[16] Thirdly, Clark's analysis of 'gay window shopping' in relation to advertising explains how the gay market can be most effectively targeted:

Advertisers are increasingly striving to create a dual marketing approach that will "speak to the homosexual consumer in a way that the straight consumer will not notice" ... gays and lesbians can read into an ad certain subtextual elements that correspond to experiences with or representations of gay/lesbian subculture. If heterosexual consumers do not notice these subtexts or subcultural codes, then advertisers are able to reach the homosexual market along with the heterosexual market without ever revealing their aim[Note 17].

[17] The above observations lead to a conclusion that profit-seeking producers, broadcasters, and advertisers have recognized that lesbian viewers are also consumers. Furthermore, they represent a market segment that has hitherto been under exploited but has considerable spending power. Finally, that they can reach this niche market without upsetting or alienating the most profitable market segment: heterosexual viewers.

[18] The final part of the puzzle is uncovered if we take account of the distribution channels made available by the Internet. As an invisible, diverse, and geographically dispersed market, lesbians have historically been an impossible consumer group to target. However, now that Internet shopping giving access to consumer products all over the world is well established, the lesbian market has now become both exploitable and cheap to reach. If we consider that Xena is broadcast in 115 countries, we can see that, although small as a proportion of the population as a whole, potentially global access to lesbian consumers represents an attractive market for merchandising[Note 18].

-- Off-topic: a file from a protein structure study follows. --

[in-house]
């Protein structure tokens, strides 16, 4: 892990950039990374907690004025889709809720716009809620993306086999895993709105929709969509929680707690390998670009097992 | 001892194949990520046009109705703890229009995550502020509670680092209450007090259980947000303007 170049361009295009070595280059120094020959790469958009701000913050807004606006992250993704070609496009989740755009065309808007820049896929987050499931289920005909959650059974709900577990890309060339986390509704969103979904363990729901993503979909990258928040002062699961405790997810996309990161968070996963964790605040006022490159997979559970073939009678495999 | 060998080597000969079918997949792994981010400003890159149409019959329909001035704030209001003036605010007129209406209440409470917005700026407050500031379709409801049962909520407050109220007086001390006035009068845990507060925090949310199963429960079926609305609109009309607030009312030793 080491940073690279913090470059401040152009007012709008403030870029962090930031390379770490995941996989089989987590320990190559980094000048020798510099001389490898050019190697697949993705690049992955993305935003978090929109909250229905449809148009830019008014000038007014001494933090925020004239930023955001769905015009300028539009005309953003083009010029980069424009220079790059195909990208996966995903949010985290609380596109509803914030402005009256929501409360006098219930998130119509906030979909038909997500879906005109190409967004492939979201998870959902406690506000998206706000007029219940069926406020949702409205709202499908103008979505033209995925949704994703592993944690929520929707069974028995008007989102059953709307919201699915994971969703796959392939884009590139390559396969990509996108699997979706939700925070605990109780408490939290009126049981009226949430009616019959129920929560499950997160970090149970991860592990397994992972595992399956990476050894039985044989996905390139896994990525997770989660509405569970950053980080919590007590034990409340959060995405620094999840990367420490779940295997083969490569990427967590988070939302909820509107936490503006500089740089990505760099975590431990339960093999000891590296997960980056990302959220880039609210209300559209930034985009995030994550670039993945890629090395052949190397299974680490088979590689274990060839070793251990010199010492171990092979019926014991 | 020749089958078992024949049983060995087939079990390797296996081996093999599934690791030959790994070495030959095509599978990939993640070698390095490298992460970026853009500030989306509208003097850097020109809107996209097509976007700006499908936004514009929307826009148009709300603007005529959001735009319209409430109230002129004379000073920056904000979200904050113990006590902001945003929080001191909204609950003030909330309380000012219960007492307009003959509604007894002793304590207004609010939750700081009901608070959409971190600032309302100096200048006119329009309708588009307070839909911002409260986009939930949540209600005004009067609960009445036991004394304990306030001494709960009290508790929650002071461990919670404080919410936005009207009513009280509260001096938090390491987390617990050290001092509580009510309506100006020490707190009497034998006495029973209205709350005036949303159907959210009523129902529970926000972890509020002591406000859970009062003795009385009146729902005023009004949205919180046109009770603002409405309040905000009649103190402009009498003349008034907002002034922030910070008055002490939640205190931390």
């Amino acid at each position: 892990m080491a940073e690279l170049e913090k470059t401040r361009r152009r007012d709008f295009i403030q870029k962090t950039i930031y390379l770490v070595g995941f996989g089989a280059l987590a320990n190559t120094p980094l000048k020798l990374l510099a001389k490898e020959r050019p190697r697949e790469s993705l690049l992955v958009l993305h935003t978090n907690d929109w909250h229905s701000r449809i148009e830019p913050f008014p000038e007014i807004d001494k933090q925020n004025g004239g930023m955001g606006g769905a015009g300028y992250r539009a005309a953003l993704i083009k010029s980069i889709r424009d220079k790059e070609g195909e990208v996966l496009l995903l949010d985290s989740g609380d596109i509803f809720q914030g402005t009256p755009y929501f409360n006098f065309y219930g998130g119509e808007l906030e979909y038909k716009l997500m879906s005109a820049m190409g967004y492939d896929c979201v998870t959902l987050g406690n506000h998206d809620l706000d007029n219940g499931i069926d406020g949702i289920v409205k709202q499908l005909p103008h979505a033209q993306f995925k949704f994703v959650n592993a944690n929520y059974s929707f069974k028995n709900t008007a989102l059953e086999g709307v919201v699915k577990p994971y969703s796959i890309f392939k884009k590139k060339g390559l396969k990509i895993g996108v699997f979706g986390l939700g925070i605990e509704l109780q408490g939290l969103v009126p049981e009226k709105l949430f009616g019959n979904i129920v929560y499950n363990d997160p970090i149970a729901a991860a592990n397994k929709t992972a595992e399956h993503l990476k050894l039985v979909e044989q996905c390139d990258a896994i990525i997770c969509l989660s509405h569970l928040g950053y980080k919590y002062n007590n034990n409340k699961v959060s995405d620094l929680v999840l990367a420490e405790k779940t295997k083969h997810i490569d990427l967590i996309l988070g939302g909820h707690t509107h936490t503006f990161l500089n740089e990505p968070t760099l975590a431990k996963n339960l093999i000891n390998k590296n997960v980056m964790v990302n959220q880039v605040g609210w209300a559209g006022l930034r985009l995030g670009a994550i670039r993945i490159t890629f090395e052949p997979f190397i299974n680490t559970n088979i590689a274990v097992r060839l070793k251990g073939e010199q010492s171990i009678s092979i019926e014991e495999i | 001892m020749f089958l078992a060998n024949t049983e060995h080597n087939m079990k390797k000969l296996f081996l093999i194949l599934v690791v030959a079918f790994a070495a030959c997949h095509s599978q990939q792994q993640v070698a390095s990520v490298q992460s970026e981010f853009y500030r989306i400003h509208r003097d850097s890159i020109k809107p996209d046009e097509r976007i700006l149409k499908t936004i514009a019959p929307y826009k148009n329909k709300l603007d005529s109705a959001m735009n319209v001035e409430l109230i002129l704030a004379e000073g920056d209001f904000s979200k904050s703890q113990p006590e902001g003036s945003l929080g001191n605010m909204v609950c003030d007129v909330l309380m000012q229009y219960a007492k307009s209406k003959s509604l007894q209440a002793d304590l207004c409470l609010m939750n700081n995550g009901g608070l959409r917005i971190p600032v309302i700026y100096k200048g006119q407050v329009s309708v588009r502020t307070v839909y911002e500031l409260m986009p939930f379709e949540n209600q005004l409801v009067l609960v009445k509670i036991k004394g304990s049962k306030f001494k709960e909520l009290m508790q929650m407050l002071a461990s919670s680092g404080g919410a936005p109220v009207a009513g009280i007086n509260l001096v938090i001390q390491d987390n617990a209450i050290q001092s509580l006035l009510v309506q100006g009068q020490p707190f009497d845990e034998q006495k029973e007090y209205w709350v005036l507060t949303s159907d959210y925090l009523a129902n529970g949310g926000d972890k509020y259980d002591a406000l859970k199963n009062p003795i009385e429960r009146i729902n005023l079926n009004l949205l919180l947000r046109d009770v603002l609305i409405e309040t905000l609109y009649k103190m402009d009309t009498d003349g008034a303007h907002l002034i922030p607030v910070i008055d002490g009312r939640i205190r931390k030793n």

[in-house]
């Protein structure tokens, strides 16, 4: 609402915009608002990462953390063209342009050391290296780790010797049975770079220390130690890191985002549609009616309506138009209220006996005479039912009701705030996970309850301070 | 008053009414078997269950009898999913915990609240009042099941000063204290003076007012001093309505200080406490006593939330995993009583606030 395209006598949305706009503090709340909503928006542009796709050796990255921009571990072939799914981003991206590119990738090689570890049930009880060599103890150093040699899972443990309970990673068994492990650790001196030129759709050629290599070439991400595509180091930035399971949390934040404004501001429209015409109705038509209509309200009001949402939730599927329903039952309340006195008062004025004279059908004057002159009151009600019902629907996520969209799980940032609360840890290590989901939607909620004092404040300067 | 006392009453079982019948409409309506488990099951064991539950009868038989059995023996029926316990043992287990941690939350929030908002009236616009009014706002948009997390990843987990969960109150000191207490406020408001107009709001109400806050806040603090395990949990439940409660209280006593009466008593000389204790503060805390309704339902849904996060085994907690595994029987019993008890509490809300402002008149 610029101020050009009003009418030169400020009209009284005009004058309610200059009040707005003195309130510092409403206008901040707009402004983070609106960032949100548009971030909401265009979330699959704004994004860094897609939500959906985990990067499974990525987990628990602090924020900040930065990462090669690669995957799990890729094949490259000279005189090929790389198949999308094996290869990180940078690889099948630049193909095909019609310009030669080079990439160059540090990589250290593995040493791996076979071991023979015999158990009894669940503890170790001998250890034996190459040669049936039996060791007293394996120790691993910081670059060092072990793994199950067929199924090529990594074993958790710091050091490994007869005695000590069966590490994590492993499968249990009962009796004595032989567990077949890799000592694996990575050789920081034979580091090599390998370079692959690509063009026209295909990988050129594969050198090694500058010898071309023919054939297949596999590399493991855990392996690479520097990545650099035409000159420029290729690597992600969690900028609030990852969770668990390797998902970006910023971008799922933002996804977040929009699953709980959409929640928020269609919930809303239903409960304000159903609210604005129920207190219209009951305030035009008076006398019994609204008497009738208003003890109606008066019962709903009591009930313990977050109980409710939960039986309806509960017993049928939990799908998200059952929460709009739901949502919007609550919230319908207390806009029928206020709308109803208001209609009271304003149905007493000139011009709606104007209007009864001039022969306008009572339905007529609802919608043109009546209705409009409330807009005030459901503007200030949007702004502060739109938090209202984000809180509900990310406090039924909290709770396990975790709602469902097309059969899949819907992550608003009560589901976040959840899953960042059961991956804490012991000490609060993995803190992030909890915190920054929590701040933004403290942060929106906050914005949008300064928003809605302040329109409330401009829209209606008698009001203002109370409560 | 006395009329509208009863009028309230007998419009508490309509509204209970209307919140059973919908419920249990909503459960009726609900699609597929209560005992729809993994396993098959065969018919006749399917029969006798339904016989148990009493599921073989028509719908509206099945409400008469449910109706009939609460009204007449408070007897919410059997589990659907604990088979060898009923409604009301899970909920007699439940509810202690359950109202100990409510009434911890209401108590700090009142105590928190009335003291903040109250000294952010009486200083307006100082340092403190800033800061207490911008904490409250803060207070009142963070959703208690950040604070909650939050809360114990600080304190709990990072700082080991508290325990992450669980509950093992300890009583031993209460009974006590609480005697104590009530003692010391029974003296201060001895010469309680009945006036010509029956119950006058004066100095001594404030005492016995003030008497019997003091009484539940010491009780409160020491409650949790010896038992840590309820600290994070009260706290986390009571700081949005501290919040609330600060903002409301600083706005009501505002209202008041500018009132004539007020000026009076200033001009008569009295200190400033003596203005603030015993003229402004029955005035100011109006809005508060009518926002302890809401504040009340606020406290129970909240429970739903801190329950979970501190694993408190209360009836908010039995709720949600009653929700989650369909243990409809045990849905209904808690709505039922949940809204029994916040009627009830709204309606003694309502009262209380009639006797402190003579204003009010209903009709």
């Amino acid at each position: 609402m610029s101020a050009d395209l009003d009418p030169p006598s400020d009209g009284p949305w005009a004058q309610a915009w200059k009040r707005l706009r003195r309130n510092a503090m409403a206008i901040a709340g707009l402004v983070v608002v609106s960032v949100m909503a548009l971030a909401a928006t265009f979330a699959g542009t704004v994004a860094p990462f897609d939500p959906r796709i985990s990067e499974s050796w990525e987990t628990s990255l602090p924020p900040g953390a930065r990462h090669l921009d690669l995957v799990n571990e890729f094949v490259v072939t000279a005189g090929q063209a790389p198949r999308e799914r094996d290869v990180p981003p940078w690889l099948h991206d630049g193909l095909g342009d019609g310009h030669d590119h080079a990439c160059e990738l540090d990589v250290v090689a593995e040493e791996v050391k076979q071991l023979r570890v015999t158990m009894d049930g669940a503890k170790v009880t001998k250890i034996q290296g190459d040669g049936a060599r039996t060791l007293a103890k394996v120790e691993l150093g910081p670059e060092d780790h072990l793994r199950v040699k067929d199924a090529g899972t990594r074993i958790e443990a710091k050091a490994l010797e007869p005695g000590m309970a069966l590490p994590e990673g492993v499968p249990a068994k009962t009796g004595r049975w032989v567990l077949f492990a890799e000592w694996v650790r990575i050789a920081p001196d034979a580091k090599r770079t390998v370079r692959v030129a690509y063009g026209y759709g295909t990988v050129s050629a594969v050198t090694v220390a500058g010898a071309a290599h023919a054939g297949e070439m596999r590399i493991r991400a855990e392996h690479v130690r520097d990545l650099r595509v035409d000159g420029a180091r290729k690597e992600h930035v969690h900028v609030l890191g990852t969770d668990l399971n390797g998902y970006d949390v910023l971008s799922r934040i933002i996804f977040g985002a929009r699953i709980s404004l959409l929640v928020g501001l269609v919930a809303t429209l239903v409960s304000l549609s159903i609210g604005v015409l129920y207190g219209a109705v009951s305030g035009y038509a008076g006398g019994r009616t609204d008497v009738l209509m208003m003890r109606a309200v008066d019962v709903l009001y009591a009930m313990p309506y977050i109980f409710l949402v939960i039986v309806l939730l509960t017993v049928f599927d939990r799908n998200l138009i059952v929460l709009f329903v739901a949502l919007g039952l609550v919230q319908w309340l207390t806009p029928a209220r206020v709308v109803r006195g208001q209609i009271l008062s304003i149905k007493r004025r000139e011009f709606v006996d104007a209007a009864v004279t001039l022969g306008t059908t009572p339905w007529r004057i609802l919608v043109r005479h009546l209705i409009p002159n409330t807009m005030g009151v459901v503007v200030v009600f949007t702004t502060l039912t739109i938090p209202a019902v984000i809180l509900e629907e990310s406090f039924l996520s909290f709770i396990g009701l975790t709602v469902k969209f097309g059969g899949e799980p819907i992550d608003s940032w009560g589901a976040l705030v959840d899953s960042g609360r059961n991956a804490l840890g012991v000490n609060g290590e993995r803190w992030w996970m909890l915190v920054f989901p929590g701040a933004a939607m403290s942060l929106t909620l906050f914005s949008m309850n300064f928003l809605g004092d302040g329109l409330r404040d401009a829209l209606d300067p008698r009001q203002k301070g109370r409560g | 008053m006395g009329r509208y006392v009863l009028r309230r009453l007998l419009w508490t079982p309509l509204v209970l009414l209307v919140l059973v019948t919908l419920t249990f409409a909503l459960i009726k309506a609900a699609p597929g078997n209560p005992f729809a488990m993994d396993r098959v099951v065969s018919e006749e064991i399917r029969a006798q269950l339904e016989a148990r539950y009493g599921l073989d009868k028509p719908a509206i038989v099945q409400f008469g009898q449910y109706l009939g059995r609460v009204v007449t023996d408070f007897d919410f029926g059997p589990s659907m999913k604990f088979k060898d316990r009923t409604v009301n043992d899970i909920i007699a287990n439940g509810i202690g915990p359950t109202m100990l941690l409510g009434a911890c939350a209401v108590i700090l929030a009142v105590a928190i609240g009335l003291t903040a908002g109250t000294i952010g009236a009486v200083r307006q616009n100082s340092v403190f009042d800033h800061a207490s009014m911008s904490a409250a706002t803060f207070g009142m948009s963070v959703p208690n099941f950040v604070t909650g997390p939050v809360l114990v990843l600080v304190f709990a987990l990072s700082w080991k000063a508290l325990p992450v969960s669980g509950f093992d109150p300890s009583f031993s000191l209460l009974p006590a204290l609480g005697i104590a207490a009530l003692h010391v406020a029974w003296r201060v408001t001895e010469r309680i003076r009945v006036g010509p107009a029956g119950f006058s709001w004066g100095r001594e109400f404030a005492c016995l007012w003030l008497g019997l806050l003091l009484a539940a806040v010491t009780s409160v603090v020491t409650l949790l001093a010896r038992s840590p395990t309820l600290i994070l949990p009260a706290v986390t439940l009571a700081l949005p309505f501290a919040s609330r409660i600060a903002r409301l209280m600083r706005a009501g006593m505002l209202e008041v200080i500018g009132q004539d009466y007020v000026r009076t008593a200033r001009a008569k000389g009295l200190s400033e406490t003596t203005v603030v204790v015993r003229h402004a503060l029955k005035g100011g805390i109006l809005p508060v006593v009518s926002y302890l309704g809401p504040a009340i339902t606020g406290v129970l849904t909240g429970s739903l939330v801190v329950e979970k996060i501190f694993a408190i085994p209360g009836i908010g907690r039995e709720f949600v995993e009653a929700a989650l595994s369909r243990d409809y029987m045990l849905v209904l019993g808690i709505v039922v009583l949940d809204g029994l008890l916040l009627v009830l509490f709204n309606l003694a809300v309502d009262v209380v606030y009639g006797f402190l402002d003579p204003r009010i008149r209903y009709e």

[19] In conclusion, we must acknowledge that there are, ultimately, many forces at work that have allowed or encouraged Xena to be a lesbian text, while at the same time many more forces which have inhibited any overt acknowledgement of its true nature. However, I would argue that, whether conscious or not, these forces have all conspired to create a mainstream lesbian text. We must ultimately acknowledge, however, that Xena and Gabrielle are fictional characters who do not have a sexual orientation outside the imagination of viewers, and therefore the whole issue 'does not really matter'. However, as Xena fan Anna Doolan passionately argues, the nature of Xena and Gabrielle's relationship is "an issue bigger than two characters":